Where does OOP fall short? Concurrency, certainly, which promises to become a major issues as multiprocessors become commonplace. Objects just don't seem to conform too well to concurrent programming; the only thing I've seen with any promise is the Active Objects design pattern, which basically serializes method calls to an object which is being driven by a single thread and queue (quite similar to most GUI programming systems such as Swing, but more formalized so that the programmer doesn't have to work as hard, which I think is key). Many have suggested functional languages, which tackle the problem from the other extreme by doing nothing that requires serialization. Personally I don't see the benefits of OOP being discarded in order to solve the concurrency problem; instead, I suspect that a hybrid of ideas will be incorporated into OOP.
I also think that improvements could be made with object packaging systems. One of the great benefits of Objects is the ability to create and reuse libraries, which I do believe may be the greatest leverage we can get out of them. And yet the library packaging and reuse mechanisms are still, to my mind, in a kind of infancy. C and C++ librarians have always been a platform-specific arcana, and Java, while consistent across platforms, involves figuring out Jar files and the never-ending miasma of Classpaths. And as much as I know about Python, the library creation and installation process is still a mystery to me (every time I go to figure it out, it just seems like too much effort, which is a bad sign). This seems to be the place where all the language designers lose interest (perhaps Ruby will have something valuable to offer in this area). But it isn't something that requires a great new paradigm, but rather just some focus on making the packaging issue effortless for both the programmer and the end user (unlike Java, which imposes the nightmare of Classpaths on both the programmer and the customer).
Your questions are appropriate in that they place the puzzle in the realm of ourselves and our psychology rather than assuming that OOP is broken and/or we need some different technology. Indeed, I believe that the benefits of OOP come from the fact that they are closer to the way that we think about problem solving that procedural programming. It's also valuable to notice that parts of every problem involve procedural thinking, and to realize that the initial pitfall was in thinking that (therefore) everything was procedural. What we've discovered, instead, was that procedural thinking is a subset of the bigger picture, just as we are perhaps discovering that OOP is also a subset of a bigger picture, which involves other issues like concurrency. What we may discover is that we collect over our lifetimes a bag of approaches (kind of a Chain of Responsibility pattern), along with ways to know when to apply them. Perhaps our languages may come to resemble this structure, adding things like backward chaining and neural networks to the mix.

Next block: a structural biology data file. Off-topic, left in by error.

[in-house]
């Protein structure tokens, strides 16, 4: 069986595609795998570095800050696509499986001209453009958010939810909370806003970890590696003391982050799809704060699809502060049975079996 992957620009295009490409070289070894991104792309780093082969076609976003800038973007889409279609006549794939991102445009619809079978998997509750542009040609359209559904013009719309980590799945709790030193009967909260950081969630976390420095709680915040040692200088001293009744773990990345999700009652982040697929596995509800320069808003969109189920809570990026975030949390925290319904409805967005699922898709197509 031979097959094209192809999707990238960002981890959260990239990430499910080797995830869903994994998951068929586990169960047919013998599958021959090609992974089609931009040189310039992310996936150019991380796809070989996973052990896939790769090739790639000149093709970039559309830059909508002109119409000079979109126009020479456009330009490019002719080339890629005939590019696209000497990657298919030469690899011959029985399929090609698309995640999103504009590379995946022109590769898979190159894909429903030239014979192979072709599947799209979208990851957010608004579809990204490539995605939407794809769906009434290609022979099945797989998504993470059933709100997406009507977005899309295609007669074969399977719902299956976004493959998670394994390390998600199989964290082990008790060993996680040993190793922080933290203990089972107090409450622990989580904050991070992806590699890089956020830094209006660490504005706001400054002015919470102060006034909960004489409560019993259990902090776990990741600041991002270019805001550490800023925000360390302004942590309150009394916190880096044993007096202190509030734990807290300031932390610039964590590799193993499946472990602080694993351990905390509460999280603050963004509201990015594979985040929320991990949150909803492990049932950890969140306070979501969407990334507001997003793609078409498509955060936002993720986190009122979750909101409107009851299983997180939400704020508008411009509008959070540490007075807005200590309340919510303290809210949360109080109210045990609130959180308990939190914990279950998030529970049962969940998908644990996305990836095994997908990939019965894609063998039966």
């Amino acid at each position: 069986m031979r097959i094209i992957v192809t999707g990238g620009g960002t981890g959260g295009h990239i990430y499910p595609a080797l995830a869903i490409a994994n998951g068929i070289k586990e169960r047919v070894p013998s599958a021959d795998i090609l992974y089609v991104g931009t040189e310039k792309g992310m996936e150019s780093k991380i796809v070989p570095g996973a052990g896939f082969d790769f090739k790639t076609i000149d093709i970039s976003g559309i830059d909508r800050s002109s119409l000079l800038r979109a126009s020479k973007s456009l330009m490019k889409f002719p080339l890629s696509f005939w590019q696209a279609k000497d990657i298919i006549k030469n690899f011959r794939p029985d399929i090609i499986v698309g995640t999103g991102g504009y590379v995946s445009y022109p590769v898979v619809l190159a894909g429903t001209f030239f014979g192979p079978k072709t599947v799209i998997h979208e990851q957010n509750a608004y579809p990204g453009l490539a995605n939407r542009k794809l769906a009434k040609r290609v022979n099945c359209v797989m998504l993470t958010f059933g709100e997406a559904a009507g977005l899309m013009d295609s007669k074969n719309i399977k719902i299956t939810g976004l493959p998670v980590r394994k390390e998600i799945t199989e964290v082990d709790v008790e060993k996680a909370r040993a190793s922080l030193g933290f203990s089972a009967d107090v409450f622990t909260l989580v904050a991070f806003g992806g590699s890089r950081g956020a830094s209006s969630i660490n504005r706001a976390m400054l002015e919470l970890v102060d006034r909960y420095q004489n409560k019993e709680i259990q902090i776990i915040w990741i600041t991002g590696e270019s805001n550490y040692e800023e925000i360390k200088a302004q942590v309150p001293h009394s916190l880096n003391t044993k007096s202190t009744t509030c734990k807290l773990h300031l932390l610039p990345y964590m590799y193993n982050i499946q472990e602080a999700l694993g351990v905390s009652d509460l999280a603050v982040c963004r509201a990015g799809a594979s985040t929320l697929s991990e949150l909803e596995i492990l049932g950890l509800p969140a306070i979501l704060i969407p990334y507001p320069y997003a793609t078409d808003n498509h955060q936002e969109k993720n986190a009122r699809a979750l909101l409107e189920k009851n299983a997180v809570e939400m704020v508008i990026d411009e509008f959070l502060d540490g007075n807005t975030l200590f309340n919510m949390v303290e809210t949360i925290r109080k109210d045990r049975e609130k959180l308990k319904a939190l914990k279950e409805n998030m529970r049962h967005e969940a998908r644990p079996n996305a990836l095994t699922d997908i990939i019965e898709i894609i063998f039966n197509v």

Your questions have also sparked another thought for me. I've been reading Harrison Owen's "Open Space Technology" book. I've already had several very successful experiences using Open Spaces, and have been thinking about holding a conference or two this summer based on that technique. But Owen emphasizes that for an Open Space conference to work, you must have an overarching question that establishes the theme of the conference. I realized that the previous Open Spaces I've been involved with have had that question, although it was usually implied and not explicit. Your questions, however, could in fact establish a theme for a conference (in fact, I was involved in something like this in the past, the Writing Better Code summit, but we did not use Open Spaces and I think it would have made all the difference if we had). It's also the kind of conference where everyone has valuable experiences, and sharing those experiences are all that is necessary to impart that value to other participants. And the product of such a conference (a Wiki of notes from the sessions) would be valuable to everyone.
So I propose a 3-day conference called "Building Better Software," which will use Open-Space technology and be held sometime this summer here in Crested Butte. Size will be limited to 70 participants, and cost will be $300.